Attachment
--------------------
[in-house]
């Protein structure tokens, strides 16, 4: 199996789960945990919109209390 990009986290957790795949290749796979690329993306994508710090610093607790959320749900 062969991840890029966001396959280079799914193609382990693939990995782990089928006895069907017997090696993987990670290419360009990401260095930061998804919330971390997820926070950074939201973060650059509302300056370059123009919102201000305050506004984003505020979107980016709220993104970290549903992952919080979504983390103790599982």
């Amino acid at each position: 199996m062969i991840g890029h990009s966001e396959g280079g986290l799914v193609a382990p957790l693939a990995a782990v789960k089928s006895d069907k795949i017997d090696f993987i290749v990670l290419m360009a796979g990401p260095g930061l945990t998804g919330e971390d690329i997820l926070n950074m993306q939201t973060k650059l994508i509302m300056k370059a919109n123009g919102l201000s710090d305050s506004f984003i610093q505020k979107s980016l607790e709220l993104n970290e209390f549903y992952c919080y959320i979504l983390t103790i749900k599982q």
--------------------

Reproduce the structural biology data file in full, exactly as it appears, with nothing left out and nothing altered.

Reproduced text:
[in-house]
């Protein structure tokens, strides 16, 4: 199996789960945990919109209390 990009986290957790795949290749796979690329993306994508710090610093607790959320749900 062969991840890029966001396959280079799914193609382990693939990995782990089928006895069907017997090696993987990670290419360009990401260095930061998804919330971390997820926070950074939201973060650059509302300056370059123009919102201000305050506004984003505020979107980016709220993104970290549903992952919080979504983390103790599982």
């Amino acid at each position: 199996m062969i991840g890029h990009s966001e396959g280079g986290l799914v193609a382990p957790l693939a990995a782990v789960k089928s006895d069907k795949i017997d090696f993987i290749v990670l290419m360009a796979g990401p260095g930061l945990t998804g919330e971390d690329i997820l926070n950074m993306q939201t973060k650059l994508i509302m300056k370059a919109n123009g919102l201000s710090d305050s506004f984003i610093q505020k979107s980016l607790e709220l993104n970290e209390f549903y992952c919080y959320i979504l983390t103790i749900k599982q």